The American right to vote
Published: Tuesday, October 23, 2012
Updated: Tuesday, October 23, 2012 21:10
For the first time, my 20-year-old younger brother is eligible to vote in a presidential election. When I asked him whom he’d be voting for, he responded, “I’m not voting…it’s too much of a hassle.” So I sat him down and told him an American story about the right to vote.
Black men gained their right to vote with the 15th Amendment. In the years following, those opposed to the amendment engaged in voter intimidation, and created policy for poll taxes and literary tests to prevent black men from voting. Laws designed for these reasons still exist today, and the fight isn’t over. Voters need to know about these laws and know how to fight them, and to keep in mind that not every vote used to count.
Women did not win the right to vote until 1920. The 19th Amendment, which awarded women the right to vote, did not come easily. Women organized marches to the capitol, during which they were called names, knocked around, and injured even to the point of hospitalization. Leaders and participants of the movement were jailed for protesting. Women on hunger strike were force-fed with funnels and tubes. Women suffered and faced brutal opposition until their right to vote was passed into law. I told my brother that I vote to honor those women, but just because you’re not a woman doesn’t mean you have no reason to vote.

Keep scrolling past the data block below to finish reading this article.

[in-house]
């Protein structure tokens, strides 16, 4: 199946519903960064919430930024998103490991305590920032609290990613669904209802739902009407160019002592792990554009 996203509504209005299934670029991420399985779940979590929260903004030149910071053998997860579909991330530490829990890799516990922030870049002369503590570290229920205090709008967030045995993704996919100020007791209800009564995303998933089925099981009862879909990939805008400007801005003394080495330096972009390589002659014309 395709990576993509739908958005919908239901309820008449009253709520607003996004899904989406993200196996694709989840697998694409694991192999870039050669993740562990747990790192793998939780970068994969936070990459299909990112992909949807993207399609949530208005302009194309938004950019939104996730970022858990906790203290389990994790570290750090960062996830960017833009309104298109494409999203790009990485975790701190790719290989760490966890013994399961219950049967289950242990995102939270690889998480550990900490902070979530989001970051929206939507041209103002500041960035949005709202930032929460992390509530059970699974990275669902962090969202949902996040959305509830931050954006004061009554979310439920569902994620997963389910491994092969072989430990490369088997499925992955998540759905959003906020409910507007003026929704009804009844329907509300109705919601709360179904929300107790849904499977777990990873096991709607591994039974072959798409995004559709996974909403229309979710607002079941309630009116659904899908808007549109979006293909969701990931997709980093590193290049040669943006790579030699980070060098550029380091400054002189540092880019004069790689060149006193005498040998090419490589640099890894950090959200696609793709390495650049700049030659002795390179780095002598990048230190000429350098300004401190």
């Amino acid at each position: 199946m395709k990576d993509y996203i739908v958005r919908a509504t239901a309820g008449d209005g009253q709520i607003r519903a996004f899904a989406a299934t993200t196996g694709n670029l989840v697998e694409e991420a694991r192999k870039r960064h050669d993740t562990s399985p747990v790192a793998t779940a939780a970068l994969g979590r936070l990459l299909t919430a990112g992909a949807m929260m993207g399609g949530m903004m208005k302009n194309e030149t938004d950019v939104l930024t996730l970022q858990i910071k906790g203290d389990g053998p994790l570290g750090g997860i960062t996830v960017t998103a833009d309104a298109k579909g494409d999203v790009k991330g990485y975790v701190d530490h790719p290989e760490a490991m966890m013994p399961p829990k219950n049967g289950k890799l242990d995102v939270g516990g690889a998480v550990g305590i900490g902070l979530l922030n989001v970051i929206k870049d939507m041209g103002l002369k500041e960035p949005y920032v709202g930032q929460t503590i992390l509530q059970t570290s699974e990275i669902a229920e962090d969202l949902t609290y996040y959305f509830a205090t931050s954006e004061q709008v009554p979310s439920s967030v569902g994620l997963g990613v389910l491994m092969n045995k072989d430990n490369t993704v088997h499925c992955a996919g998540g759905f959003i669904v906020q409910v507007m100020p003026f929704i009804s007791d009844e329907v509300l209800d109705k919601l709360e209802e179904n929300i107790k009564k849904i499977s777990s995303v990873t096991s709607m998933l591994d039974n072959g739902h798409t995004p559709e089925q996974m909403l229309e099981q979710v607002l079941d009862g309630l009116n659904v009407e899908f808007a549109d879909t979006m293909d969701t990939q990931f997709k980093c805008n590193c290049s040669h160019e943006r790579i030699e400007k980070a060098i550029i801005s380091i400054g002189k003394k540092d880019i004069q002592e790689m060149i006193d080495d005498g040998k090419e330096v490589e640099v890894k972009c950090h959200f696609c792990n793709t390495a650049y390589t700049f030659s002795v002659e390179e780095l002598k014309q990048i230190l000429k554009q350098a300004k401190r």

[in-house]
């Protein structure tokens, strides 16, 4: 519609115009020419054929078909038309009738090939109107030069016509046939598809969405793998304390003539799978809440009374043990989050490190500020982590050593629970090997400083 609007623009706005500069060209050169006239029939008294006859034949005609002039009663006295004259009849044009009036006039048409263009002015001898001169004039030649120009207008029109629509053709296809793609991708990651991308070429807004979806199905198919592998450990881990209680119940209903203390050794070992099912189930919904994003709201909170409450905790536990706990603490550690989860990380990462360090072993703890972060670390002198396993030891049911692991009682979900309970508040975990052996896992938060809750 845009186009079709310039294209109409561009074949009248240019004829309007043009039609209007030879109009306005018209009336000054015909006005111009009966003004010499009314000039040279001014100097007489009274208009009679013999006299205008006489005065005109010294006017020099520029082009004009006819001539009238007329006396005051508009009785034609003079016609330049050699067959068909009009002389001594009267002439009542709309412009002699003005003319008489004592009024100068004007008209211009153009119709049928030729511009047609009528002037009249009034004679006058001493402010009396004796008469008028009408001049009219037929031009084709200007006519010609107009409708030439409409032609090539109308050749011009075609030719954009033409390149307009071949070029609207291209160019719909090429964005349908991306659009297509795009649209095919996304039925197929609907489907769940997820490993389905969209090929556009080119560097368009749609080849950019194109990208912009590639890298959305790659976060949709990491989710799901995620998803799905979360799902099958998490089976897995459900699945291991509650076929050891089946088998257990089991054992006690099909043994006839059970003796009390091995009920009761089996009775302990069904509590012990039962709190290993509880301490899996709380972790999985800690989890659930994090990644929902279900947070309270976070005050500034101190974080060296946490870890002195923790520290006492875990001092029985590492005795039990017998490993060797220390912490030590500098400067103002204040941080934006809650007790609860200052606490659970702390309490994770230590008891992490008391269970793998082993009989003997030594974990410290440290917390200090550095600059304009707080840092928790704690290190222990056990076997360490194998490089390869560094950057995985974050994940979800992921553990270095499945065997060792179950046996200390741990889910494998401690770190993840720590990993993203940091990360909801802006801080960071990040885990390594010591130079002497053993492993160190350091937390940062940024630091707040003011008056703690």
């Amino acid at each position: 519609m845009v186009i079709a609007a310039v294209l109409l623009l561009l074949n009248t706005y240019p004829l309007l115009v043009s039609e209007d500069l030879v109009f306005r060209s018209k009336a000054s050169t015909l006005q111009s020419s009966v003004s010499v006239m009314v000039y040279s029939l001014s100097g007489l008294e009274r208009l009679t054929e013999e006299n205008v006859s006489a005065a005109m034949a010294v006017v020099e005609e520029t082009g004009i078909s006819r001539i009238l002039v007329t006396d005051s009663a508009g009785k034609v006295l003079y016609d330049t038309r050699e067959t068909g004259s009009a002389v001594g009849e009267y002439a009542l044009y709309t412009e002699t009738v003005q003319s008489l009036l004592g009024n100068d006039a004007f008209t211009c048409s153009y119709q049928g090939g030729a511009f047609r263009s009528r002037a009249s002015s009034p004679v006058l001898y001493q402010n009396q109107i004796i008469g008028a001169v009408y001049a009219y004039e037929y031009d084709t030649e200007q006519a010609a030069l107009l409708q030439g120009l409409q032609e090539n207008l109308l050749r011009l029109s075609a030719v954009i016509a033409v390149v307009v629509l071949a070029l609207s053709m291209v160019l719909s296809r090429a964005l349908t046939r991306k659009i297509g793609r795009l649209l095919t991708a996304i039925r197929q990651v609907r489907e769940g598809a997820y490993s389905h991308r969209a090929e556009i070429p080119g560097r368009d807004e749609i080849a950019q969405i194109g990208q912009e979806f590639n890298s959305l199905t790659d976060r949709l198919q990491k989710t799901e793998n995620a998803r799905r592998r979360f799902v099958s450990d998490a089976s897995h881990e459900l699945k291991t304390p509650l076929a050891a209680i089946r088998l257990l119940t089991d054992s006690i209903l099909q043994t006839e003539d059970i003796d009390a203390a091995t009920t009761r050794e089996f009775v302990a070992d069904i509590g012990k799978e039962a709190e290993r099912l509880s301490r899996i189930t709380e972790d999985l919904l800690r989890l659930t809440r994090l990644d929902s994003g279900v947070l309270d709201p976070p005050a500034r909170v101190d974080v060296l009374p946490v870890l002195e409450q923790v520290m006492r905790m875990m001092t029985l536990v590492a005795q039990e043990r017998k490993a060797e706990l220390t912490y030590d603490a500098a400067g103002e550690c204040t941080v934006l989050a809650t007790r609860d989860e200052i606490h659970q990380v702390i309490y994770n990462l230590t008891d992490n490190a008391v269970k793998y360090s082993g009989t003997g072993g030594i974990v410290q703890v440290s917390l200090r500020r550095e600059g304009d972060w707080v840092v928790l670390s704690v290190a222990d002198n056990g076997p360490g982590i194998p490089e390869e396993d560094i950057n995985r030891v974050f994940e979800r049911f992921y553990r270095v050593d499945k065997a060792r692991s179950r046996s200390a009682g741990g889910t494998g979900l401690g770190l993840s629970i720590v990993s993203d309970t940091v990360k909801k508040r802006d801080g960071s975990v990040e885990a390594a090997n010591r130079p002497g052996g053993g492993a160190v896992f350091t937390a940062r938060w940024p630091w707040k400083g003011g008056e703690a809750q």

I recalled a conversation I had with a particularly wise student who wanted to be a politician. I asked him why politics were so important to him. His response was, “No one else is going to fight for our rights. If we don’t, we’ll lose them.” At first I didn’t take him seriously because I took our rights for granted. But every day I realize more and more just how right he is, and why voting is not only a right but an obligation. I tried to impart the urgency of this to my brother.
A few days later, he told me that he had registered to vote, and I couldn’t have been happier that he intends to exercise his right as an American citizen. Like him, remember the men and women who fought for our right to choose who represents us—be vigilant, be informed, and most importantly, be a voter.